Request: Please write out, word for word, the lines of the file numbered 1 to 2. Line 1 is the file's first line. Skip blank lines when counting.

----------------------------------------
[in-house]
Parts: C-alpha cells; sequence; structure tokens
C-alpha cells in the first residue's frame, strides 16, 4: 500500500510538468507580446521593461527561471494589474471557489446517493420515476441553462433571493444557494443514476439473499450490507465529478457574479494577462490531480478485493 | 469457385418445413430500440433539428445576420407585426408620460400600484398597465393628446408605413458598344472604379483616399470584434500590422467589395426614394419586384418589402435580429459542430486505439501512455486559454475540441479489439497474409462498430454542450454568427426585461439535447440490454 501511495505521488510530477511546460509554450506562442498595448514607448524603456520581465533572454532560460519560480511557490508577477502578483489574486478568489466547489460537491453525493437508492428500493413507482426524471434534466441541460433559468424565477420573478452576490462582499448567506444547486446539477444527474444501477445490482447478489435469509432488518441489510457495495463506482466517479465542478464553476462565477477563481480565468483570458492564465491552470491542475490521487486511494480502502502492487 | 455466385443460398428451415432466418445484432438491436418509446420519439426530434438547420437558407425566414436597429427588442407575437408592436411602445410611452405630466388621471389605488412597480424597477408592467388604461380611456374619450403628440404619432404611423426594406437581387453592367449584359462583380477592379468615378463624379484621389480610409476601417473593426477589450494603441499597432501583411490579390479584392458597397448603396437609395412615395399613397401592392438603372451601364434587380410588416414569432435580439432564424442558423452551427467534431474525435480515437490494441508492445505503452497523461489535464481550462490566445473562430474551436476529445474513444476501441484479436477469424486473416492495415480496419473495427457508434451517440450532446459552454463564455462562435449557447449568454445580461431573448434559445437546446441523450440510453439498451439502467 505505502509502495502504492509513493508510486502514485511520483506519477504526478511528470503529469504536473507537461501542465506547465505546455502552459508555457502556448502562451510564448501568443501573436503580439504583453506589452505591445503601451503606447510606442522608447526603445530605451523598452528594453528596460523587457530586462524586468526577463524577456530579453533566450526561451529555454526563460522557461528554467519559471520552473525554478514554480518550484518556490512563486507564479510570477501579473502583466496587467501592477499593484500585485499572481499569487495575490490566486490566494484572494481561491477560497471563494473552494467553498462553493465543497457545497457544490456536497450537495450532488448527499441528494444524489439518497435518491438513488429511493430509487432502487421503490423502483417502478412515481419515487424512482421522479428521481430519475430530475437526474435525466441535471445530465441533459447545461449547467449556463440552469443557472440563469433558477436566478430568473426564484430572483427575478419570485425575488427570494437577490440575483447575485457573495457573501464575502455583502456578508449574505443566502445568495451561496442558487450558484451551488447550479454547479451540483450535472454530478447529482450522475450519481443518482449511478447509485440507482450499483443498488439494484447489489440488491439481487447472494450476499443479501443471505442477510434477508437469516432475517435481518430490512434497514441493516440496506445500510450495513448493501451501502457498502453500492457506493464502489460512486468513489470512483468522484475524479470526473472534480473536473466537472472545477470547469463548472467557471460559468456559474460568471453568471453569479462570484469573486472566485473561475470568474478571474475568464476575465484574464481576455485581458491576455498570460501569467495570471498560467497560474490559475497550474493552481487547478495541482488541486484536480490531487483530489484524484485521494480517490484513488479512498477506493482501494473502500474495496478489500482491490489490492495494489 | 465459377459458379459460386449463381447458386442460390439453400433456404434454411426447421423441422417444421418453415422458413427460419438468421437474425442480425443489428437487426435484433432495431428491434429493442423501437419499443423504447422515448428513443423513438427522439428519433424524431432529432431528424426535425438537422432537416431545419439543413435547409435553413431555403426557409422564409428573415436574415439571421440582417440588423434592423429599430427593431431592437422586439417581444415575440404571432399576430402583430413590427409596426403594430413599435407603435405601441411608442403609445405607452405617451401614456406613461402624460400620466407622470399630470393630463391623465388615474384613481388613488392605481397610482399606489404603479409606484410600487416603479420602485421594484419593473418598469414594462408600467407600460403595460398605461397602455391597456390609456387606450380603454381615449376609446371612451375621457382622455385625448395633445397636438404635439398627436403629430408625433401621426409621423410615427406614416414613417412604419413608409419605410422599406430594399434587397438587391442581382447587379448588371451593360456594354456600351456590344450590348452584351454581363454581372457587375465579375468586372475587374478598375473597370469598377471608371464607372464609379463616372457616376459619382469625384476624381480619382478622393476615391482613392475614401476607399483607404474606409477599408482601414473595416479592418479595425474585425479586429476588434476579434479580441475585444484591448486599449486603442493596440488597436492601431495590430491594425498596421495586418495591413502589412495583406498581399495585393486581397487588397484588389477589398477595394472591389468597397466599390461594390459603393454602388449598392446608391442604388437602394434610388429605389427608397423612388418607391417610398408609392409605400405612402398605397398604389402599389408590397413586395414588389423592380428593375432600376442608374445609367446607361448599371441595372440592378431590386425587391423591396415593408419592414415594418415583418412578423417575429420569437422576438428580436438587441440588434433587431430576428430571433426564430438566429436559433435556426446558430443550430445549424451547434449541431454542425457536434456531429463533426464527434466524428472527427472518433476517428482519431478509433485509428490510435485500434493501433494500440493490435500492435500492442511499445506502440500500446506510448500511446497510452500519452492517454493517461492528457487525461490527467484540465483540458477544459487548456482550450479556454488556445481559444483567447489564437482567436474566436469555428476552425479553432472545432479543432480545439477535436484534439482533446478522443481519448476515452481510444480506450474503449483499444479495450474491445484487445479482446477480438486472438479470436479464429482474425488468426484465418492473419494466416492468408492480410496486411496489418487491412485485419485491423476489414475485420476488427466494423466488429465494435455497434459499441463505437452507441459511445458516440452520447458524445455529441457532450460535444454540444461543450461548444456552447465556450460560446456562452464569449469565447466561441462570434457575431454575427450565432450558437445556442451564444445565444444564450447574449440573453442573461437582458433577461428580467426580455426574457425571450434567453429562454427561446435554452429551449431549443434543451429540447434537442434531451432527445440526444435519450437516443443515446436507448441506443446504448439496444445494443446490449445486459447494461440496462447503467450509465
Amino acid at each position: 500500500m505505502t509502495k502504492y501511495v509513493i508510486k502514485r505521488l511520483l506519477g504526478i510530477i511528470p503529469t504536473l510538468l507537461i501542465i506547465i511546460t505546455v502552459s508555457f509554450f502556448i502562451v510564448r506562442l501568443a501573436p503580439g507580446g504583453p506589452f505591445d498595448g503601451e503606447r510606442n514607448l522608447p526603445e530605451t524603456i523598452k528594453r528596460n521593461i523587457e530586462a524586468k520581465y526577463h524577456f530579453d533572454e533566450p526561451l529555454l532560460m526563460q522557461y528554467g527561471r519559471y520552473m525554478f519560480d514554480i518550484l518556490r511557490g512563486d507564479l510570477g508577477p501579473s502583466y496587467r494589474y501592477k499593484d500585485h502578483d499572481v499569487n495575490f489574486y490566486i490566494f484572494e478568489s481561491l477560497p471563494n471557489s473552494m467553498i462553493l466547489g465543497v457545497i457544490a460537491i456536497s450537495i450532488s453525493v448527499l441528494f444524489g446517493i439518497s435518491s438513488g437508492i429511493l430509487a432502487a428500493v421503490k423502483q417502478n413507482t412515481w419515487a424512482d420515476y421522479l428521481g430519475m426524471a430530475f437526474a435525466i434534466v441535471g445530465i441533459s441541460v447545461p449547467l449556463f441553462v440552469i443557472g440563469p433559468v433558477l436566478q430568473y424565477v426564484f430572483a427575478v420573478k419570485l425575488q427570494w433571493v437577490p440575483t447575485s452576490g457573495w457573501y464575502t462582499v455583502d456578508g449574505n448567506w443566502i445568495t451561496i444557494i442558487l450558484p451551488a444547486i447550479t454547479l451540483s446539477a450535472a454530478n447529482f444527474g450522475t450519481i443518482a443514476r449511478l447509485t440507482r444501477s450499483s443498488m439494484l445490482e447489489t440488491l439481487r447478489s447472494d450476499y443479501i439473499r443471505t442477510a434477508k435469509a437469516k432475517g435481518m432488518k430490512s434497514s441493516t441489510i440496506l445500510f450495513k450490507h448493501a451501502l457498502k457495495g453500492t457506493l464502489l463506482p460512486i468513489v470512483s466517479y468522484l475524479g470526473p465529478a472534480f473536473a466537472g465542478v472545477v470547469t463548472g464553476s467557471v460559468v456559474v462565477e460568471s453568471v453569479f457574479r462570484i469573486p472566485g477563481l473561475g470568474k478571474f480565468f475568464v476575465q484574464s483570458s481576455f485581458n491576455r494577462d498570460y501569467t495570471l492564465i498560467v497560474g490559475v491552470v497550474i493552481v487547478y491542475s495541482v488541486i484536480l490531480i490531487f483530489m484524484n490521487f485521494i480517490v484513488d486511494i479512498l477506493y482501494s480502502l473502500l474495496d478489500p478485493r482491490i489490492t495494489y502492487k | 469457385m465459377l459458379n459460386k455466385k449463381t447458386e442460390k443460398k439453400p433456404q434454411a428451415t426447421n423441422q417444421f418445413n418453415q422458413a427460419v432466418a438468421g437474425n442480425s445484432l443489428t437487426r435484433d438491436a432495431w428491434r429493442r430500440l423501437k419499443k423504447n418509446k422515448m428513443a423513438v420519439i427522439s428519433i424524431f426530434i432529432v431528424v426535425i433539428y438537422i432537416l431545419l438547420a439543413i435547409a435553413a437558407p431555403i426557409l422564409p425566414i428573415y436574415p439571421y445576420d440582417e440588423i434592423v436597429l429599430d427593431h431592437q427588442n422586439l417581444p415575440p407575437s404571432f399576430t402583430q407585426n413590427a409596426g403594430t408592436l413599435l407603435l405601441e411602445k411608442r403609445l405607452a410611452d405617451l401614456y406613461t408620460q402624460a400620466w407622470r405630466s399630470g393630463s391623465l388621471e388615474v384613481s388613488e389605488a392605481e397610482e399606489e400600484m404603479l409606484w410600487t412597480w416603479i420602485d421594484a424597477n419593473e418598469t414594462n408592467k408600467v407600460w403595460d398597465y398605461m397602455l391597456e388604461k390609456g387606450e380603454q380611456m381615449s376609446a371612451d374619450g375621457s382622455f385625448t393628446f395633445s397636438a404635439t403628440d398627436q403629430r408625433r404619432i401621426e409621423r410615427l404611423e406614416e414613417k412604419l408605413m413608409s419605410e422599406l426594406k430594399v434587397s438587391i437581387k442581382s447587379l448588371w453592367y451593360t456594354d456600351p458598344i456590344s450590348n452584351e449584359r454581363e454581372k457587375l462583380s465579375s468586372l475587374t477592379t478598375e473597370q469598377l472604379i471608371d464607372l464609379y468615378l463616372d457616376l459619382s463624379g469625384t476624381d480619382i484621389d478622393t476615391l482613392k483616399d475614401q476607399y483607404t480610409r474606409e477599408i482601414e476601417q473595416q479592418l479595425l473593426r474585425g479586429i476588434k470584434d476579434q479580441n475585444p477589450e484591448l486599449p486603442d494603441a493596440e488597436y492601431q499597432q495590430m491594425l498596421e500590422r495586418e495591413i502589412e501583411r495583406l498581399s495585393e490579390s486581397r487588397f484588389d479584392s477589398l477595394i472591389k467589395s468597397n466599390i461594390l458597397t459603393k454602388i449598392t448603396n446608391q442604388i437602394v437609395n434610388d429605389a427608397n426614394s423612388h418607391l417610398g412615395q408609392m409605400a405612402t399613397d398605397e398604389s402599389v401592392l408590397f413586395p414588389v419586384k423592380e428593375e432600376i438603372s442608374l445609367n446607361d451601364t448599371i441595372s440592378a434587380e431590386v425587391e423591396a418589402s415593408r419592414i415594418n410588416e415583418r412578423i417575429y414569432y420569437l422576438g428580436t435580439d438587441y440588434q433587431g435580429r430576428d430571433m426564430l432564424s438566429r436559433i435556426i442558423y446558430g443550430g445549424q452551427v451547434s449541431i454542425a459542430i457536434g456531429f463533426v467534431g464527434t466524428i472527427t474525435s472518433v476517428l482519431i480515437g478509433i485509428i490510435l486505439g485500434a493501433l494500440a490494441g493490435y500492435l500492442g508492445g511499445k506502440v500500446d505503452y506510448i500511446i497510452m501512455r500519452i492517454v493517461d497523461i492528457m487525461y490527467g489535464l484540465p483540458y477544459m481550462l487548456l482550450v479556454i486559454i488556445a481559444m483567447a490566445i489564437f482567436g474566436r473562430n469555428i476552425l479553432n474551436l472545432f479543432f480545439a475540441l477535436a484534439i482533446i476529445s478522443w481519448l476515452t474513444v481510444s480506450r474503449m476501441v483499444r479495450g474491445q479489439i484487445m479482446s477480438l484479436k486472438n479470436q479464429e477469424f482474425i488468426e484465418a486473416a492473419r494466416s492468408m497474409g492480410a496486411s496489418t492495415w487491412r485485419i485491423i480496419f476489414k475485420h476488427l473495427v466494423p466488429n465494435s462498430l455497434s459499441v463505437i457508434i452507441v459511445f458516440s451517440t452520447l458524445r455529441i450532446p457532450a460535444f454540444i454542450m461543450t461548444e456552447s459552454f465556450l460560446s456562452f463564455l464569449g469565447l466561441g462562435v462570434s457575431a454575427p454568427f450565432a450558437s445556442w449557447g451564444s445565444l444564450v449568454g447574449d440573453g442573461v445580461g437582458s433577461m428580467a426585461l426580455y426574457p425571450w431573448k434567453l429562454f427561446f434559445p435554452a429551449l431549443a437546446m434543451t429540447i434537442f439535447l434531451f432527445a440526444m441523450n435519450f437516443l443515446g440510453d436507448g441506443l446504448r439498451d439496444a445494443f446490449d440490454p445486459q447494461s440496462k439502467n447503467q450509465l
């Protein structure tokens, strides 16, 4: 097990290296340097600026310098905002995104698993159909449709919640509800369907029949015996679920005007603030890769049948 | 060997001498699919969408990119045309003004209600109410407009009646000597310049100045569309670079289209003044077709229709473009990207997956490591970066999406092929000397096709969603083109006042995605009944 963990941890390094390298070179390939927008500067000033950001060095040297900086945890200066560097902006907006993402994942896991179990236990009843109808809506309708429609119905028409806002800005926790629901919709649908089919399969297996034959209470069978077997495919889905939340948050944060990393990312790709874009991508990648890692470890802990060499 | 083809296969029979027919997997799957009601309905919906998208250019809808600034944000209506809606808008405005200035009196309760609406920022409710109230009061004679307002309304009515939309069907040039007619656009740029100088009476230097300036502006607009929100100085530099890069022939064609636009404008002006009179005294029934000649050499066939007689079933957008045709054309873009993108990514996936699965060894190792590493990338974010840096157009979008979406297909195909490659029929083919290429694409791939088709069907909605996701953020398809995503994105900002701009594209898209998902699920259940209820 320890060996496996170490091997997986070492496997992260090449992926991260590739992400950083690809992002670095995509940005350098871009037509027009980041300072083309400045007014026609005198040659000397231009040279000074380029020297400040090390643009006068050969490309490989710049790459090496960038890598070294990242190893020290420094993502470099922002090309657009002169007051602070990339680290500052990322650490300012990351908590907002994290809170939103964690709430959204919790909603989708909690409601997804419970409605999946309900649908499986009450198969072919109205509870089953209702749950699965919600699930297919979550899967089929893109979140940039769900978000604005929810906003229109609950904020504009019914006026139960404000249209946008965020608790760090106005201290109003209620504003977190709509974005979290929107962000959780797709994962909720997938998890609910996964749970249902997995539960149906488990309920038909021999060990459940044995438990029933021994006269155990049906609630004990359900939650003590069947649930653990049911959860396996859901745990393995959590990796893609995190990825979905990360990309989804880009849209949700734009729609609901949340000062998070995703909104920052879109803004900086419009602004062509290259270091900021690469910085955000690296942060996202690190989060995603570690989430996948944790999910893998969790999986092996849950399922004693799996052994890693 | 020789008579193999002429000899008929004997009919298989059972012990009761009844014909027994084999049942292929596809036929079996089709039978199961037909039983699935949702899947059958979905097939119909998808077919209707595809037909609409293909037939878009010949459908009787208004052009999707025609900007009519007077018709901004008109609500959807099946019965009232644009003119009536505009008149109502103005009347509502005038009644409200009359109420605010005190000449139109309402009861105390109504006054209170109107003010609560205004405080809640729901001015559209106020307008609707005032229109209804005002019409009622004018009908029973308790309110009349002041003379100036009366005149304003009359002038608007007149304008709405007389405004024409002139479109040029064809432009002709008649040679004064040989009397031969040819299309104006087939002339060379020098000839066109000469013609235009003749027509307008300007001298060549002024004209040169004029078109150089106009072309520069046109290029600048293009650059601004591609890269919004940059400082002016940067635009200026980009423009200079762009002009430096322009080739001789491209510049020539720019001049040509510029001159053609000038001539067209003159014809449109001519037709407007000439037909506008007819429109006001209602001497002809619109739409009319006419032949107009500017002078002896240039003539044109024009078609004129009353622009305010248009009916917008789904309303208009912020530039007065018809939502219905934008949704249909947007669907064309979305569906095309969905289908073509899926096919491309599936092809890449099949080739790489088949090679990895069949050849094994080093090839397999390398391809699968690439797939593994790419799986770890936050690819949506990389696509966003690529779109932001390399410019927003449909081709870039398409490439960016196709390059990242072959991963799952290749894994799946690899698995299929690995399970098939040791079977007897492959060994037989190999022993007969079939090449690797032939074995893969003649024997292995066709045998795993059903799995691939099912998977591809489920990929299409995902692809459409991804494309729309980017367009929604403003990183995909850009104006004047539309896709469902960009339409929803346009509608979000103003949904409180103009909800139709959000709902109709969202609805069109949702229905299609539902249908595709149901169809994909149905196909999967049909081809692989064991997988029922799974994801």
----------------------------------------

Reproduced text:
[in-house]
Parts: C-alpha cells; sequence; structure tokens